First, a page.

Drug resistant tuberculosis in Kenya: trends, characteristics and treatment outcomes, 2008 – 2016
Background: Drug resistant (DR) tuberculosis (TB) remains a major public health concern. Failure to treat patients with TB adequately increases the risk of transmission of infection to the general population. Treatment of DR TB is characterized by lengthy treatment duration, use of toxic and less effective drugs and high likelihood of adverse treatment outcomes that include adverse drug reactions, high mortality and loss to follow up.
Objective: To determine the trends, characteristics and treatment outcomes of patients >15 years notified with DR‐TB in Kenya from 2008 to 2016
Design: Retrospective descriptive cross‐sectional study
Setting: Tuberculosis treatment centers in Kenya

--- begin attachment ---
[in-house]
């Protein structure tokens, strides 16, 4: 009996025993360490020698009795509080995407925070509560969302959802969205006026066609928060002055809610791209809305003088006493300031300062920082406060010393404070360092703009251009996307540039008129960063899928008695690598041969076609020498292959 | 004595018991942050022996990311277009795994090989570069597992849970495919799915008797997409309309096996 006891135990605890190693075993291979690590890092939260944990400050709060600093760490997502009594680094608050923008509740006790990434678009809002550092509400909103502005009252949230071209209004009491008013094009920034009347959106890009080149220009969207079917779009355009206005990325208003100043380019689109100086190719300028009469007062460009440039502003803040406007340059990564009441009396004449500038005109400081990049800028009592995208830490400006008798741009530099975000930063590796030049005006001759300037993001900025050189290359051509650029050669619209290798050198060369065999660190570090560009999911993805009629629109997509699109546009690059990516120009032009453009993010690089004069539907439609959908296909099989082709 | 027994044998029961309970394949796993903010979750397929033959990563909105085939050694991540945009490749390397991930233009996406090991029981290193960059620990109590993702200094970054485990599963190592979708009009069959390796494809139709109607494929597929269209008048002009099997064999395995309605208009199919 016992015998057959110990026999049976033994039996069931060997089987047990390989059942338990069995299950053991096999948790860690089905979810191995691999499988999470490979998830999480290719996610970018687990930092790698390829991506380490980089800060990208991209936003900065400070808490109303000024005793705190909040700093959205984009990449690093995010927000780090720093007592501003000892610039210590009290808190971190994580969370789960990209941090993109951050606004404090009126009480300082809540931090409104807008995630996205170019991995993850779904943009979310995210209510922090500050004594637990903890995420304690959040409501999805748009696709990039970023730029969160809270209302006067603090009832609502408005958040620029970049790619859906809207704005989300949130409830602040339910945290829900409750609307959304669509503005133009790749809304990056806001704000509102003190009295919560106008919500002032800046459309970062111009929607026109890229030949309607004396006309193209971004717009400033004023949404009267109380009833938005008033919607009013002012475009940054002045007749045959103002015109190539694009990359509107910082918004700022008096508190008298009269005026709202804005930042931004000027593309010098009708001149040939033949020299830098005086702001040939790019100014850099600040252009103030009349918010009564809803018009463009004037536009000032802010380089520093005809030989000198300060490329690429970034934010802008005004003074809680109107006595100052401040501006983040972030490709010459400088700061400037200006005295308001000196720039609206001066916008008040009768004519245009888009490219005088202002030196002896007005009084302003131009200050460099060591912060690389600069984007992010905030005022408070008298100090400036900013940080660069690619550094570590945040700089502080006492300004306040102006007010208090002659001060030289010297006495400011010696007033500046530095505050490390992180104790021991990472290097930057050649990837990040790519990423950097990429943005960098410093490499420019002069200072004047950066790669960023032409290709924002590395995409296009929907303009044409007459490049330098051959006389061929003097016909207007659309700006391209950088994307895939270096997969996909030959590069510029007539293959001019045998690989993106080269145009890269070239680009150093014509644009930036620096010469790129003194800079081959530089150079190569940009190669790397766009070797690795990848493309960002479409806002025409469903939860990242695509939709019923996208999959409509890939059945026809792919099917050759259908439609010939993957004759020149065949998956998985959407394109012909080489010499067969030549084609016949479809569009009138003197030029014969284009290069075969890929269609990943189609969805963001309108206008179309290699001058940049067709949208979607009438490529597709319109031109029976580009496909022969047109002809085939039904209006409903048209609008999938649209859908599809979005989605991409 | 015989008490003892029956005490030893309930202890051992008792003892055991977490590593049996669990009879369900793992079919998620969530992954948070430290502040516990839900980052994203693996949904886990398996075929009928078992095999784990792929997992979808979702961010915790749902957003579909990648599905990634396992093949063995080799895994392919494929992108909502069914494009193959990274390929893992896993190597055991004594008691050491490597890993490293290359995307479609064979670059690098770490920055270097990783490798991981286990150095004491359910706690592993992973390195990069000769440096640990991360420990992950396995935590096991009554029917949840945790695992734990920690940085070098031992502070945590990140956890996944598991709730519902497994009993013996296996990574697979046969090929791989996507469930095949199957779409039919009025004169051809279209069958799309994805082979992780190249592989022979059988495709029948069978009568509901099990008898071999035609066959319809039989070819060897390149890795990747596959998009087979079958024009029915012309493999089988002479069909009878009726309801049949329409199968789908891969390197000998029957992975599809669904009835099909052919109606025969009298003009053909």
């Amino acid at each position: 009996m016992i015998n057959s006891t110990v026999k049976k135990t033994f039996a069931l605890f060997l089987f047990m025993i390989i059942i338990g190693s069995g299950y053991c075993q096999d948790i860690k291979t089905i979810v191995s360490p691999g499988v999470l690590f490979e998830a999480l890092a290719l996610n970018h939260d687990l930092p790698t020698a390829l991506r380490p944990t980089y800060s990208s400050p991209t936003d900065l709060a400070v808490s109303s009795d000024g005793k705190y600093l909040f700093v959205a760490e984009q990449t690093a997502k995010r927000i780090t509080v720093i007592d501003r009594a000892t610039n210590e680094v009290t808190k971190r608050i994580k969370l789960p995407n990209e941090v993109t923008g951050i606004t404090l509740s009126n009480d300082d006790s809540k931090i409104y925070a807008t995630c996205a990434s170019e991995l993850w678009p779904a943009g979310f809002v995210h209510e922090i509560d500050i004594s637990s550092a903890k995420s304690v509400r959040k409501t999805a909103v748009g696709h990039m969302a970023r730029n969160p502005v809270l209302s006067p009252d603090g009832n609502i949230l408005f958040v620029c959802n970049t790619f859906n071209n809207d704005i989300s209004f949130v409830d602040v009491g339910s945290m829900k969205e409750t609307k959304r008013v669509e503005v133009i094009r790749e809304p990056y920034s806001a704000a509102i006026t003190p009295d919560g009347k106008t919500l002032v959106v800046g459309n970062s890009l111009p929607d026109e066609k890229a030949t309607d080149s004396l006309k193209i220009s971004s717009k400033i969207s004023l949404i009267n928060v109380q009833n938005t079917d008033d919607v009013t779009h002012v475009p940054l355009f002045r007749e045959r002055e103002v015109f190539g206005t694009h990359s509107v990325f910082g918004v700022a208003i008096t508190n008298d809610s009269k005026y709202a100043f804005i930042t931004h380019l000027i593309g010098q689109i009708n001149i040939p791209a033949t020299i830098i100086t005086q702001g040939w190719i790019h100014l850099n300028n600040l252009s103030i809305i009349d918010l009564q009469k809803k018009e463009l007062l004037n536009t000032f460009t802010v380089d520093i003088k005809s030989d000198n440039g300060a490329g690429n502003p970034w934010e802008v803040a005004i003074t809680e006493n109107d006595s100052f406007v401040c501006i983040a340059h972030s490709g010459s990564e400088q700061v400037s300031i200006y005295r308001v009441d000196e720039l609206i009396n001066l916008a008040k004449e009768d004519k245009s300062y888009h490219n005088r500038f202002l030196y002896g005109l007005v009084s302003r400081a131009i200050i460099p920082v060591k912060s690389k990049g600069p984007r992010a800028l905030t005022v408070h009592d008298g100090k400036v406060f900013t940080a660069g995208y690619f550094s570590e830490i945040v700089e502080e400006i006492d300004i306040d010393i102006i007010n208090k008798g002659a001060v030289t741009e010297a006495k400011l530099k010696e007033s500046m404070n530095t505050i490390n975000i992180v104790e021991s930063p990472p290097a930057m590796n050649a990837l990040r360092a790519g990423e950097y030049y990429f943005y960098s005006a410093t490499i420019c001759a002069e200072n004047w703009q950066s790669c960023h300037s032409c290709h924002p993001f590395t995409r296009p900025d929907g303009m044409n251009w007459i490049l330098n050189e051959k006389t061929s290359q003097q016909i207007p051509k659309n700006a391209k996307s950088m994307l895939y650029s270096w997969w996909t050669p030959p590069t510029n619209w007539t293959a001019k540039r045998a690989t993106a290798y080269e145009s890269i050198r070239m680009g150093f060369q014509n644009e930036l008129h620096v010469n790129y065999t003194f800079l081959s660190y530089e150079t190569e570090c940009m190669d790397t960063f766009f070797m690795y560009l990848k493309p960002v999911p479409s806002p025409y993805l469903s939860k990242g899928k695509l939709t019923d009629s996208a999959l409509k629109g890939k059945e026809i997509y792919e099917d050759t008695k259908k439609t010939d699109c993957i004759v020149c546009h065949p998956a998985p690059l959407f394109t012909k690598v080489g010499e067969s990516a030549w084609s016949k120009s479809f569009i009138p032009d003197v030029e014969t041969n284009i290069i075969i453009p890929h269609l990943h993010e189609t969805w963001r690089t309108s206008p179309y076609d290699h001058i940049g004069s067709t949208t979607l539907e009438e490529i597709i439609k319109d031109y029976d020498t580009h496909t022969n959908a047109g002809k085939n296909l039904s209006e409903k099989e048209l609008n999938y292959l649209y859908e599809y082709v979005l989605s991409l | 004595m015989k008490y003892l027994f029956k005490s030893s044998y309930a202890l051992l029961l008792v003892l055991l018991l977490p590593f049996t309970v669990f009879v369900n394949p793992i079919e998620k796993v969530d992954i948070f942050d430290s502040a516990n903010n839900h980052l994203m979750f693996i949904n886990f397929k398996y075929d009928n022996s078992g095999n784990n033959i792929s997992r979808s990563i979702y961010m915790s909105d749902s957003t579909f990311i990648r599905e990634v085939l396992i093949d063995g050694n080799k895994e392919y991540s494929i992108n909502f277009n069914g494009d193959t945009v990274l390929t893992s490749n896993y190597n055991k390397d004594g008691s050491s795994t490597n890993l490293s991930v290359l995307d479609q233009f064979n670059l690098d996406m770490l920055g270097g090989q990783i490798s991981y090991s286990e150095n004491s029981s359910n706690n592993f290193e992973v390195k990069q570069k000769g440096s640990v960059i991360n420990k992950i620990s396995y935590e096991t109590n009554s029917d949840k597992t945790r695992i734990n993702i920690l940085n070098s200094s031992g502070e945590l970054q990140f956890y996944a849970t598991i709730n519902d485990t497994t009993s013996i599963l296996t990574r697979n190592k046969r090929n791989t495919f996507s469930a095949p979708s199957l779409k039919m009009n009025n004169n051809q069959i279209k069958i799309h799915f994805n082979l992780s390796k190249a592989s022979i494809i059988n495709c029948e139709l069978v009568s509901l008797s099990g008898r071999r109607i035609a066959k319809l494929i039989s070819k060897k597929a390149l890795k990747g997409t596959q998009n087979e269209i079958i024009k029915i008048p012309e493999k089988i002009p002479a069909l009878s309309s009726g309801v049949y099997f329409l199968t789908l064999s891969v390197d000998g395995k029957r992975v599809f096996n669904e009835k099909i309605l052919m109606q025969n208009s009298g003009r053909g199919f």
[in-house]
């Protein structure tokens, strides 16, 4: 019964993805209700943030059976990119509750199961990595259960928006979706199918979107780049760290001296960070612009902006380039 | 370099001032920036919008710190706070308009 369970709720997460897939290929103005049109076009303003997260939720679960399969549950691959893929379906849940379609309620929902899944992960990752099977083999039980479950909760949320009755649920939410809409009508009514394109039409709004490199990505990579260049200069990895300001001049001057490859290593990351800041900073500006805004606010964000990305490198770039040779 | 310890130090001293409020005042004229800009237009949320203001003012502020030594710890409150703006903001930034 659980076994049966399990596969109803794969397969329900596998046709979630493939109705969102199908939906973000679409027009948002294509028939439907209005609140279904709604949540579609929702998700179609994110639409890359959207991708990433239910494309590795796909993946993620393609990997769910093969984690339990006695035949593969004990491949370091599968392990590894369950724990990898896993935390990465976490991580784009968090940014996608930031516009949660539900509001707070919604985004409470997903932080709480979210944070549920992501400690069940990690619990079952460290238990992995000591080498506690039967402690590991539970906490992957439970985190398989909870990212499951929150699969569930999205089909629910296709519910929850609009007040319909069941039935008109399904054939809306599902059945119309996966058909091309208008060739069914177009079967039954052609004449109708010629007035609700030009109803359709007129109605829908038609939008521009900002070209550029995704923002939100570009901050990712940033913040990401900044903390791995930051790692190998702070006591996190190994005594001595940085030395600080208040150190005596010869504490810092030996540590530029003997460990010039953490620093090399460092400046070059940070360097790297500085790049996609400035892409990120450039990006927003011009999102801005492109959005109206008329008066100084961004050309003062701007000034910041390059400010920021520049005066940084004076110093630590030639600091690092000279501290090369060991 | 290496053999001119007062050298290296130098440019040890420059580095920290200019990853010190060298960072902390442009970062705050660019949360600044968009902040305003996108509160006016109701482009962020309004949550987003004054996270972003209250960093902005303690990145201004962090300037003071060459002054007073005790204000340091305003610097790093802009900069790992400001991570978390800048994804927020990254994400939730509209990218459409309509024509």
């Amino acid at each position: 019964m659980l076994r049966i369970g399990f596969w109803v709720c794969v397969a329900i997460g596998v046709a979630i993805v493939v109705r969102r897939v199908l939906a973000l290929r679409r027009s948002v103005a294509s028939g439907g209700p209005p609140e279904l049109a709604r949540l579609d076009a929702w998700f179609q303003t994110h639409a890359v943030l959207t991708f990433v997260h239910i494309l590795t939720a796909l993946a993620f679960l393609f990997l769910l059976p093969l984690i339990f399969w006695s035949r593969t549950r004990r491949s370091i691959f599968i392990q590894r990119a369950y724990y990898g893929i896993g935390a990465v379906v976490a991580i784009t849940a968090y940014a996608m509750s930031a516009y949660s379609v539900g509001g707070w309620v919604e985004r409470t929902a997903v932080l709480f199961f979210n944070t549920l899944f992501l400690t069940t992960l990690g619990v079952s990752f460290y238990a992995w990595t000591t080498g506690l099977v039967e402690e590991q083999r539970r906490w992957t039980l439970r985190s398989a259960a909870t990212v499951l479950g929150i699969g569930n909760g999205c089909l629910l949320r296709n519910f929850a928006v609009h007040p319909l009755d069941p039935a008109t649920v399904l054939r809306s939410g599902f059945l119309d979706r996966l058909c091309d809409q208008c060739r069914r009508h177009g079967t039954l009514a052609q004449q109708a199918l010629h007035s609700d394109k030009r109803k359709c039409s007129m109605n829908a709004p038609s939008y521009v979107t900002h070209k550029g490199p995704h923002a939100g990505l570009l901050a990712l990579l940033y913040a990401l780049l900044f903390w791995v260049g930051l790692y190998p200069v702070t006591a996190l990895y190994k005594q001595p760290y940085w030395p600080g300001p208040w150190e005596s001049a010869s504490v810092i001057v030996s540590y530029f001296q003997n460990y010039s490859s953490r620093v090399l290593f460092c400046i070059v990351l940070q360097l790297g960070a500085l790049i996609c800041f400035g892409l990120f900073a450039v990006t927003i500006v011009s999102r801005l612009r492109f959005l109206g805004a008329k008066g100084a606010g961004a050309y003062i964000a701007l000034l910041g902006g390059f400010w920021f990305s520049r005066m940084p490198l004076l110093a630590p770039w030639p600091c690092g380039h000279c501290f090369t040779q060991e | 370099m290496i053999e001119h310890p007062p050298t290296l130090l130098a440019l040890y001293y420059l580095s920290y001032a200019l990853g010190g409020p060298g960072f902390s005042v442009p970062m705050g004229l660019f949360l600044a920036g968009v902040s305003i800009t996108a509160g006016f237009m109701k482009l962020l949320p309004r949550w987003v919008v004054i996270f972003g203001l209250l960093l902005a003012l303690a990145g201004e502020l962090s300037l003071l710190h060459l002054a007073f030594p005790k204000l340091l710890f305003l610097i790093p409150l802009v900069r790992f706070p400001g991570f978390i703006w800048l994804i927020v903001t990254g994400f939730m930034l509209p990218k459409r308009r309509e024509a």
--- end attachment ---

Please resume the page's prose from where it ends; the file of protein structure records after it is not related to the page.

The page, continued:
Subjects: Persons above 15 years notified with DR TB
Results: We reviewed records of 1903 DR‐TB patients who were notified between 2008 and 2016. The public sector made the highest contribution of the notified cases (80%). Most of the cases were male (62.3%). The HIV testing rate was 99.5%, with the TB/HIV co‐infection being 36%. Initiation of antiretroviral therapy among those who tested positive for HIV was 94.6%. Co‐trimoxazole preventive therapy uptake was 99.3%. Most patients had secondary DRTB (77.3%). Multi‐drug resistant TB accounted for 78.4% of the DR TB cases while mono drug resistance was observed in 26% of the cases. Treatment success was achieved in 79% of the cases. Mortality and treatment failure during the study period was 11% and 0.2% respectively.
Conclusion: An upward trend in notified DR‐TB cases was observed during the period under review. The public sector gave the most contribution. Active surveillance on patients lost to follow up while on treatment and poor drug adherence will be of importance to reduce the potential of development of drug resistance.